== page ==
The city celebrated the construction of a new playground at School 12 on Saturday morning. School staff, students, and parents assembled at the school yard on North 2nd Street for a ribbon cutting to officially open the playground, which includes slides and a supernova, built in late October.
“That supernova. Oh, my goodness. This is Great Adventure right here,” said Boblyn Dobbs, principal of School 12. She said students have been eagerly using the playground since it was installed eight months ago. The school had to create a playtime schedule due to the demand. “We can tell you the joy that this gift has brought to our students’ faces.”
The new equipment was paid for by Alexandra’s Playground. It cost $60,000, according to the group. This is the group’s 6th playground in Paterson. A 7th playground is slated for School 19.
“It’s something that brings our family together and our community together,” said Andrea Vitale. She and her husband founded Alexandra’s Playground after the untimely death of their daughter, Alexandra, in an accident at a sailing school in 2008.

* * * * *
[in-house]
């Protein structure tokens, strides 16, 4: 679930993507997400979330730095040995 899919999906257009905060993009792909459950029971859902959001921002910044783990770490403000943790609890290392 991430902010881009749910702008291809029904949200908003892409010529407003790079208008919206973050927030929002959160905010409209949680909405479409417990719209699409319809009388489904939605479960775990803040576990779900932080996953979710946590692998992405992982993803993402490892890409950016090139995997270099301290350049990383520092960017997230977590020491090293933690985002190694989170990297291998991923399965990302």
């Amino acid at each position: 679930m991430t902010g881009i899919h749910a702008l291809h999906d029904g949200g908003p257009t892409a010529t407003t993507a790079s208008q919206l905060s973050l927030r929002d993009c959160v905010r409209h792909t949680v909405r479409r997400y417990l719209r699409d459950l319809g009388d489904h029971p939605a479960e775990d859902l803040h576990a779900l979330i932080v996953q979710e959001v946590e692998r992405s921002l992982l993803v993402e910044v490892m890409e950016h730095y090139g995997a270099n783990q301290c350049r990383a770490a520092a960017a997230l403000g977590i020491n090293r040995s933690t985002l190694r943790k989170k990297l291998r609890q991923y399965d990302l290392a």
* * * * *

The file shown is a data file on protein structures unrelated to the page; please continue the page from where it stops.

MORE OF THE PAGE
Alexandra’s life is celebrated through playgrounds that provide opportunities for safe and active play for children in low-income neighborhoods.
“You took sadness and turned it into smiles. We’re never going to meet Alex here on earth, but those who play in these six playgrounds will know who she was,’ said mayor Andre Sayegh.
Sayegh presented the family with a key to the city, the highest municipal honor.
“Having a new facility like this for our children motivates them to come to school every day,” added superintendent Eileen Shafer.
Shafer thanked the family for their generosity.
A few dozen youngsters attended the ribbon cutting event on Saturday. Many of them spent the morning painting the school yard using paint and brushes donated by the New Jersey Community Development Corporation (NJCDC).
“I think it’s going to boost the morale of the students,” said Lisa Willis, a substitute teacher at School 12, who was helping students to paint the school yard. The school has more than 500 students. 89-percent from disadvantaged background. It has a 35-percent chronic absenteeism rate, almost four times the state average. “It’s going to make them more excited to come to school.”
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